When pressed by a reporter to respond to Sen. Barrasso’s concern about the safety of the FERC commissioners, and particularly the group’s responsibility in putting the commissioners’ addresses out into the world, BXE responded with the following statement:
“The addresses of the commissioners were easy to find using an online search, so by asking folks to send Valentine’s Day cards to their houses, we were not in fact exposing anything that wasn’t already out there.
“The greatest danger, however, lies in not using every nonviolent means available to stop the permitting, building, and use of fossil fuel infrastructure. Holding potlucks at the commissioners’ homes and sending them Valentine’s Day cards is not dangerous. Approving fracked-gas infrastructure is, however, and puts millions of lives on the line.
“If we lose the fight to stop FERC’s rubber-stamp machine, the physics of climate change will take devastating revenge. The FERC commissioners are responsible for the rubber-stamp machine, and their actions threaten our lives and livelihoods. It is perfectly acceptable, using purely nonviolent means, to defend ourselves. In fact, due to the extreme danger FERC puts us in, anything less than strong, bold, nonviolent action is immoral.”
Just days after Sen. Barrasso made his statement about BXE, the group held another event outside the Washington, DC, home of FERC Chairman Norman Bay. BXE called it “Potlucks, Not Pipelines.”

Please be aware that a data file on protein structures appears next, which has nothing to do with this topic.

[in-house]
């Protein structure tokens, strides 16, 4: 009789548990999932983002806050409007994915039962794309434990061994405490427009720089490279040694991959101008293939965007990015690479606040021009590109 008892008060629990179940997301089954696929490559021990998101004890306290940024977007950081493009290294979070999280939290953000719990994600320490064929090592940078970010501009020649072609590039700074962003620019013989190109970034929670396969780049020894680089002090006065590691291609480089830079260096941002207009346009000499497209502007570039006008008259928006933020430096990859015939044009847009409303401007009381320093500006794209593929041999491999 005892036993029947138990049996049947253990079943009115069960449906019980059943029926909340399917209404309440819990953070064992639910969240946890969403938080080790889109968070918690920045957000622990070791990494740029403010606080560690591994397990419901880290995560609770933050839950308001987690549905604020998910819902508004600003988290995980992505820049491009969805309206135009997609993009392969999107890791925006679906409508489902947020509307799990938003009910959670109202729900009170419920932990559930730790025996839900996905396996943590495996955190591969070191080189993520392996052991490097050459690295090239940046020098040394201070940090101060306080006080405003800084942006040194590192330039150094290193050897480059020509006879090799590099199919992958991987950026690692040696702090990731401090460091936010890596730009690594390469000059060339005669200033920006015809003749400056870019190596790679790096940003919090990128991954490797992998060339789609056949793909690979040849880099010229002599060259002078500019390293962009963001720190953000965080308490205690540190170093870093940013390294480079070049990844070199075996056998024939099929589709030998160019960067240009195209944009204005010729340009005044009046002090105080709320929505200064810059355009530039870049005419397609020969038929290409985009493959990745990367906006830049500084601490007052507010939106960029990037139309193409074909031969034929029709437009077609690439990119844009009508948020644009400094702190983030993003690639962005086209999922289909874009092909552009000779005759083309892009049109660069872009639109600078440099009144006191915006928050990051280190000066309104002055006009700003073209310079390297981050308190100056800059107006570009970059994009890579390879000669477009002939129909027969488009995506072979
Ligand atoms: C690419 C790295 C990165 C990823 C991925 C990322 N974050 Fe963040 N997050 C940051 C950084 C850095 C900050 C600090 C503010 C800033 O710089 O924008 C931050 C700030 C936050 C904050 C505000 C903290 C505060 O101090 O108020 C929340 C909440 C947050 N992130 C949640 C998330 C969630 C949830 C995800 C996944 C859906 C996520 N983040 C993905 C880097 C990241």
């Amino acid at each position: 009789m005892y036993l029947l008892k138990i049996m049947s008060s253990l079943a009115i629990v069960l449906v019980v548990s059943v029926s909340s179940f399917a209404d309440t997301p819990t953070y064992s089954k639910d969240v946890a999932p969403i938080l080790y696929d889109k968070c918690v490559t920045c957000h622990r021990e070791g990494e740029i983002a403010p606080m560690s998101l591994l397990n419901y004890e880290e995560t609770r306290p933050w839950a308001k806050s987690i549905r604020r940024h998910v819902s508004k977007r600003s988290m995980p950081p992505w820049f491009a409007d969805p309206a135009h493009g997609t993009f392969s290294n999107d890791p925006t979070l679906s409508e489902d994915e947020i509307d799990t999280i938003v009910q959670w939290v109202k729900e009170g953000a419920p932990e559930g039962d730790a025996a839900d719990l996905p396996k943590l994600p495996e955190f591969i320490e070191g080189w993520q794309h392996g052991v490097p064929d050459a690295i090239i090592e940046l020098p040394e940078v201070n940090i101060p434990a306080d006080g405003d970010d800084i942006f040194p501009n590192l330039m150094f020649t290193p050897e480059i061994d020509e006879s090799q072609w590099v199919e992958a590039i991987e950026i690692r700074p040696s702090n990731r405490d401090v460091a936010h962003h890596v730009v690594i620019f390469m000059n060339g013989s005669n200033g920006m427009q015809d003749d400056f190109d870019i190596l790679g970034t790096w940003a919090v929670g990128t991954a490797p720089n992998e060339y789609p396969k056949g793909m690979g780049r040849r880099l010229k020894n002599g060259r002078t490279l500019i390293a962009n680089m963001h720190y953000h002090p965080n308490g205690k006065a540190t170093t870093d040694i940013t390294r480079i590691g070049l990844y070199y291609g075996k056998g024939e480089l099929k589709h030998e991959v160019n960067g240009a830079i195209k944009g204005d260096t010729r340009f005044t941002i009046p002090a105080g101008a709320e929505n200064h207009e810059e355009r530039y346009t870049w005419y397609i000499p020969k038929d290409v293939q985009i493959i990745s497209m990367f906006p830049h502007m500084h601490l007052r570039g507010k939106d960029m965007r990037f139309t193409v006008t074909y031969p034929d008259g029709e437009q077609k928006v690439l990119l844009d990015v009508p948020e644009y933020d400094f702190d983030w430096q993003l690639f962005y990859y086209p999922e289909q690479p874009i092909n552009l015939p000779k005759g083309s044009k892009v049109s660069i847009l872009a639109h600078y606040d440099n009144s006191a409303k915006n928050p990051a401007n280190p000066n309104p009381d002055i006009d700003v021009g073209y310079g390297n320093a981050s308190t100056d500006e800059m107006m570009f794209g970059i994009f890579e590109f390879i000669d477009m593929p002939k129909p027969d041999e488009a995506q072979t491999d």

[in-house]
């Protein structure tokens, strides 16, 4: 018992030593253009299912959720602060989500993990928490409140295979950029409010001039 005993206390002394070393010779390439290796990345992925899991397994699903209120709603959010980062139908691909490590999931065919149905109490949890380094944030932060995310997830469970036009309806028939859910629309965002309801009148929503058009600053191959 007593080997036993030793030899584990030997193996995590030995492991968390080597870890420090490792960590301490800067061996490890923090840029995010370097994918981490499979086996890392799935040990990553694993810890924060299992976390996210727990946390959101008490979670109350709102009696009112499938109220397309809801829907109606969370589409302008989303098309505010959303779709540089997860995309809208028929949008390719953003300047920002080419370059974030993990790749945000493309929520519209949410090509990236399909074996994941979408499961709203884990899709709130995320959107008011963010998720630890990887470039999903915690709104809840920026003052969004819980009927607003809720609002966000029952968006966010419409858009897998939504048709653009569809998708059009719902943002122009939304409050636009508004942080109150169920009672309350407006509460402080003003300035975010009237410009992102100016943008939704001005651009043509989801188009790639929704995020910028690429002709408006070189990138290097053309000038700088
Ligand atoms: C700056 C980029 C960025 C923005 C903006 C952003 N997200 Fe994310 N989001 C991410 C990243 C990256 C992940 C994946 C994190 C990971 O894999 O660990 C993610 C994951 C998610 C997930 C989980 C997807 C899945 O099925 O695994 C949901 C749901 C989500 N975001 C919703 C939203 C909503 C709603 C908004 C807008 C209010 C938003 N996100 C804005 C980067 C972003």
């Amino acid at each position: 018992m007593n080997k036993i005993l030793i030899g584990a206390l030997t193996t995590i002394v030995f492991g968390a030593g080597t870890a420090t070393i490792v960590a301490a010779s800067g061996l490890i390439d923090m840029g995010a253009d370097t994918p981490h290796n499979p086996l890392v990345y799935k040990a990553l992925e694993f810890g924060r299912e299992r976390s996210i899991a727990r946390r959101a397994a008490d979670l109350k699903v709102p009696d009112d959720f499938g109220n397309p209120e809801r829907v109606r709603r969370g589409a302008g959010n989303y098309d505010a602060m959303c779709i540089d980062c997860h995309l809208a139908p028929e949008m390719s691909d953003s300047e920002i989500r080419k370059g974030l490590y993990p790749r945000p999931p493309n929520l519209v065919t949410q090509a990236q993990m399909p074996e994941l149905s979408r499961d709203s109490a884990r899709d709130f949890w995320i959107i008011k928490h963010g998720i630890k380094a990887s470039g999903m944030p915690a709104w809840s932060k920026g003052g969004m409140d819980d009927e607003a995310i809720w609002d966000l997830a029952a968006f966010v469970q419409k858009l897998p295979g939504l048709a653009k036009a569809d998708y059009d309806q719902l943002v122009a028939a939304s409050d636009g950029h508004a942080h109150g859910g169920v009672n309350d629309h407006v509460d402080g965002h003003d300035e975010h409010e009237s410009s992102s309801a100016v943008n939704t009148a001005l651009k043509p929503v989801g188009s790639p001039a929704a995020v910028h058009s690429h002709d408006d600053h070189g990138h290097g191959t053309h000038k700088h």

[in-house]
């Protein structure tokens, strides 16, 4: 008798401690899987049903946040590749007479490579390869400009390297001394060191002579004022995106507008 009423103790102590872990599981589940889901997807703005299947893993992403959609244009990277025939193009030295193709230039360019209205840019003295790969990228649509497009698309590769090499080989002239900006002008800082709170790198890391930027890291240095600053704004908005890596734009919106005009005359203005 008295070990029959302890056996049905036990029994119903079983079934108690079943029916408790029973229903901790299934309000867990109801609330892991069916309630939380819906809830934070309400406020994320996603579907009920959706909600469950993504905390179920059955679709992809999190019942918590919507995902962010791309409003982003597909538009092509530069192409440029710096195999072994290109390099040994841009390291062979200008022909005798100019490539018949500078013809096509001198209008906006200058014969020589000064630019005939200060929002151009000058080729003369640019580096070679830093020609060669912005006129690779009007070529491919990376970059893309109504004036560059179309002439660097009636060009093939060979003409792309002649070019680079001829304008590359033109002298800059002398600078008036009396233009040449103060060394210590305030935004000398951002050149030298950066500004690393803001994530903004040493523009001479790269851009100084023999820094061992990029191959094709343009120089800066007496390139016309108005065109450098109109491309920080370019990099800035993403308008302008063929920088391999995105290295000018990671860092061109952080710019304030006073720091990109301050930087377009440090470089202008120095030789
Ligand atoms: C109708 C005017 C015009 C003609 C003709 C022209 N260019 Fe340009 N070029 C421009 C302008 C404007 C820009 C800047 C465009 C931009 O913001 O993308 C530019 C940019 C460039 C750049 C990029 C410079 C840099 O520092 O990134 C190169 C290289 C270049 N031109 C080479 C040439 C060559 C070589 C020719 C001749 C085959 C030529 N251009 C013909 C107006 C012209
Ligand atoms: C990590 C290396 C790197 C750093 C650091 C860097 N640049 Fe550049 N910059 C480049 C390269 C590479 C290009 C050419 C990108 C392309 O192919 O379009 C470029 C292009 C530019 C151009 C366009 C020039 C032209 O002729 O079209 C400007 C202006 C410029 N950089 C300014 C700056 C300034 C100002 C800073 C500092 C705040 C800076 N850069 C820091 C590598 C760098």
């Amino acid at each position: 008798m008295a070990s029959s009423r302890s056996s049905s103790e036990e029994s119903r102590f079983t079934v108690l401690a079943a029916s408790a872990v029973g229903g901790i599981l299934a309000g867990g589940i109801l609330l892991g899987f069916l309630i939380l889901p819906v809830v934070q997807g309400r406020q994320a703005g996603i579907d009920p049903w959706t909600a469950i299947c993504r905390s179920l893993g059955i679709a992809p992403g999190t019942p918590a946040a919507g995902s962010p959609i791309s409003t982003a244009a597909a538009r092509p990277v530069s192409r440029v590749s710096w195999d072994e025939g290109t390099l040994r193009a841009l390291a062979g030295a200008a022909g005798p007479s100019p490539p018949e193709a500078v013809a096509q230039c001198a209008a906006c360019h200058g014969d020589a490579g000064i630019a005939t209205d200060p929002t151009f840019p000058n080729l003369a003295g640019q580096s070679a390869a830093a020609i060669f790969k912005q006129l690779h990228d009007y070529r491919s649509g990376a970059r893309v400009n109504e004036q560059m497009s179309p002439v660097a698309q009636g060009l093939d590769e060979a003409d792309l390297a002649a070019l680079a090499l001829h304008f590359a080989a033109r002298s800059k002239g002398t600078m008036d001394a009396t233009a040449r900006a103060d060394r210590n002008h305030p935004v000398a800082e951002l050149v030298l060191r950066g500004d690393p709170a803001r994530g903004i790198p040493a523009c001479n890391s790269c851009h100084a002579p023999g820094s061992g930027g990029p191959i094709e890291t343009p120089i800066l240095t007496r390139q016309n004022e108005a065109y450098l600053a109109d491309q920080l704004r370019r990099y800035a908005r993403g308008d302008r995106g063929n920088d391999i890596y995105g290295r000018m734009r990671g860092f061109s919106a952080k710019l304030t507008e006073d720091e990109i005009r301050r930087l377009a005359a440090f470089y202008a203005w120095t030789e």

According to the Facebook page where the event was advertised, the potluck was held “because he (Norman Bay) and the agency he stands at the helm of have ignored the deadly consequences of their corrupt, industry-driven practices for far too long.” It went on to explain the purpose of the event.
“FERC hurts communities across the United States by working for the oil and gas industries that fund them! They rubber stamp fracked gas infrastructure and put millions of lives (present and future) on the line due the horrific consequences of climate pollution. In response to a growing public rebellion against their horrific practices, FERC commissioners have been dismissive. Perhaps their complicity in so much suffering and death has led to denial. We’re hosting a peaceful dinner to talk about this and other issues related to FERC. You’re invited, and so is Norman Bay.”
Pennsylvania organic farmer Maggie Henry talks about the potluck as others enjoy the food she prepared:
Armando Diello from the DC area, who contributed chips and hummus, explains his motivations for attending the potluck: